Another Column of Connaught Rangers, 422 men strong, led by Major O.F. Lloyd, searched houses in Bandon from 6 May to 11 May 1916, capturing further numbers of revolutionaries and weapons. The Column proceeded on to Clonakilty on 11 May and searched the district there also, capturing more revolutionaries and their equipment. This Column marched to Skibbereen on 16 May, and entering the town and fanning out through the surrounding area, succeeded in rounding up more revolutionaries with their arms. A number of Connaught Rangers who were in Dublin at the time of the Easter Rising had volunteered for temporary secondment to other units of the British Army such as the Royal Irish Fusiliers and Royal Dublin Fusiliers specifically to take part in the capital city's defence against the revolution. Sergeant John Joseph Barror of the Connaught Rangers killed two revolutionaries in the fighting in Dublin.
Following demobilization the Connaught Rangers was reduced to its peacetime establishment of two regular battalions. With the outbreak of the Irish War of Independence in 1919 both were stationed outside Ireland (the 2nd Battalion in Dover and the 1st in India). This was part of a general policy aimed at minimizing the pressures of divided loyalties, by relocating serving Irish regiments during "the troubles".
Mutiny in India, 1920
On 28 June 1920, five men from C Company of the 1st Battalion, based at Wellington Barracks, Jalandhar in the Punjab, decided to protest against the effects of martial law in Ireland by refusing to obey orders. Poor accommodation conditions in the Wellington Barracks appear to have provided an additional, localized, cause of unrest.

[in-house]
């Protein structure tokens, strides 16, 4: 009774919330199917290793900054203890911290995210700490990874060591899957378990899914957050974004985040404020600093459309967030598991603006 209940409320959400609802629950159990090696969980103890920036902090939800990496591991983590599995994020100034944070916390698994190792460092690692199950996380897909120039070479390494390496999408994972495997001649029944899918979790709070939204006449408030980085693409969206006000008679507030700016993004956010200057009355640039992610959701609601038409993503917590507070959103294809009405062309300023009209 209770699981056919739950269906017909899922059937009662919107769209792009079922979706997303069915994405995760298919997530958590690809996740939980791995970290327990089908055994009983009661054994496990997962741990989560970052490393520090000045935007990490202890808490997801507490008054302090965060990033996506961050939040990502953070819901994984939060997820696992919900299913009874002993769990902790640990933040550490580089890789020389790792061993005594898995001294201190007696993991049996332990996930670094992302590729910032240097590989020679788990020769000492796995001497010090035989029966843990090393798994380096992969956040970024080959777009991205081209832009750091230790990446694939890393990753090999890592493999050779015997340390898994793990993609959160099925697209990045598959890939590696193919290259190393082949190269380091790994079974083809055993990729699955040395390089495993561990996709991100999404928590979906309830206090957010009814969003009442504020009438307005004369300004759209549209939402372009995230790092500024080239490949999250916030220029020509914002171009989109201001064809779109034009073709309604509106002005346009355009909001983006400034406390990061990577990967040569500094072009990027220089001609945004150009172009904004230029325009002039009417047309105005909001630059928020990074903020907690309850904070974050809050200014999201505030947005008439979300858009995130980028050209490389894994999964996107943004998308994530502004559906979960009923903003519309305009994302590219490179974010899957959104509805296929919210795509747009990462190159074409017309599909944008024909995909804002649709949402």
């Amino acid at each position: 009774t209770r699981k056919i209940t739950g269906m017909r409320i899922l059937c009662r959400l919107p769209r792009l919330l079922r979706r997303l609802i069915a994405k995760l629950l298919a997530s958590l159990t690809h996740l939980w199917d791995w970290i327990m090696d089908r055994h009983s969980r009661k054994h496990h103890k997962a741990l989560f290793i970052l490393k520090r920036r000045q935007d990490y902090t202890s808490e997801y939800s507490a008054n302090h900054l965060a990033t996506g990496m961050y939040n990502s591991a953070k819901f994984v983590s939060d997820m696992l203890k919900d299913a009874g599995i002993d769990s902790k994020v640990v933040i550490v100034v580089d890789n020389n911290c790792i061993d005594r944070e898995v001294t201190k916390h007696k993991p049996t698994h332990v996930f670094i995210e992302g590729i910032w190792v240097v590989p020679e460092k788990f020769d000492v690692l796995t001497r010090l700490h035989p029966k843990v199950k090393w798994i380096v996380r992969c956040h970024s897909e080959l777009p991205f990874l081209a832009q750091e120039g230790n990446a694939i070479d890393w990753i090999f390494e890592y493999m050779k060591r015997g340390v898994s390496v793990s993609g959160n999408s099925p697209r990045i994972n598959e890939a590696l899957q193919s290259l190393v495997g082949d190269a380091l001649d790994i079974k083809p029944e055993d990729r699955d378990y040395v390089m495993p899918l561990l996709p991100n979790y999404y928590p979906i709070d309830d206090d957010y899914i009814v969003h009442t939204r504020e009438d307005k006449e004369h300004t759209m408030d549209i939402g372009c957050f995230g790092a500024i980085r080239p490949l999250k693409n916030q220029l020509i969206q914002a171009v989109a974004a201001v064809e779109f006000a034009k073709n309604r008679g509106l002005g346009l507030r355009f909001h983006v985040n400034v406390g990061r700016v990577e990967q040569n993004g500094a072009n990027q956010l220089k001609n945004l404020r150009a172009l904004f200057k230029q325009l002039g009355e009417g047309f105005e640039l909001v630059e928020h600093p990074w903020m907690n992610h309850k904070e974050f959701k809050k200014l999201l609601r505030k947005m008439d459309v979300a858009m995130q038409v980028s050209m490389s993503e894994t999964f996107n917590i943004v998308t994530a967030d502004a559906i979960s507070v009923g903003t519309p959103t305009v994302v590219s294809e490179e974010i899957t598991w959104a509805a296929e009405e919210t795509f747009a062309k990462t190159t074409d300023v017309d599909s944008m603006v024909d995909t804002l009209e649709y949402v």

The C Company protestors were soon joined by other Rangers (who included at least one Englishman, John Miranda, from Liverpool). The dissidents were led by Private James Daly (whose brother William also took part in the protest at Jalandhar). The protest now spread to the Connaught Ranger companies stationed at Jutogh and Solan.
Initially the protests were peaceful with the soldiers affected putting on Sinn Féin rosettes and singing Irish nationalist songs. However on the evening of 1 July a party of about thirty men, carrying bayonets and led by James Daly, attempted to seize their company's rifles stored in the armoury at Solon. The troops guarding the magazine opened fire and two were killed: Private Patrick Smythe who was with Daly's party and Private Peter Sears. Private Sears had not been involved in the attack on the magazine but was returning to his quarters when struck by a stray bullet. Within days, both garrisons were occupied by other British troops; Daly and his followers surrendered and were taken prisoner. Eighty-eight mutineers were court-martialed: seventy-seven were sentenced to imprisonment and ten were acquitted. The 21-year-old Daly was shot by a firing squad in Dagshai Prison on 2 November 1920: he was the last member of the British Armed Forces to be executed for mutiny. Private Sears and Private Smyth were buried at Solan, while Daly and Miranda (who later died in prison) were buried at the Dagshai graveyard. Among those who received life in prison were Val Delaney, J.J. Buckley, and Eugene Egan (all from Claremorris), Jack Scanlon from Sligo town and Charlie Kerrigan from Glencar, and Martin Conlon (a half brother to the eight brothers from Sligo town who fought in the First World War, in which four were killed in action).
In 1923, following Irish Independence, the imprisoned mutineers were released and returned to Ireland. In 1936, the Free State's Fianna Fáil government awarded pensions to those whose British Army pensions were forfeited by conviction for their part in the mutiny. The bodies of Sears, Smith, and Daly were repatriated from India to Ireland for reburial in 1970.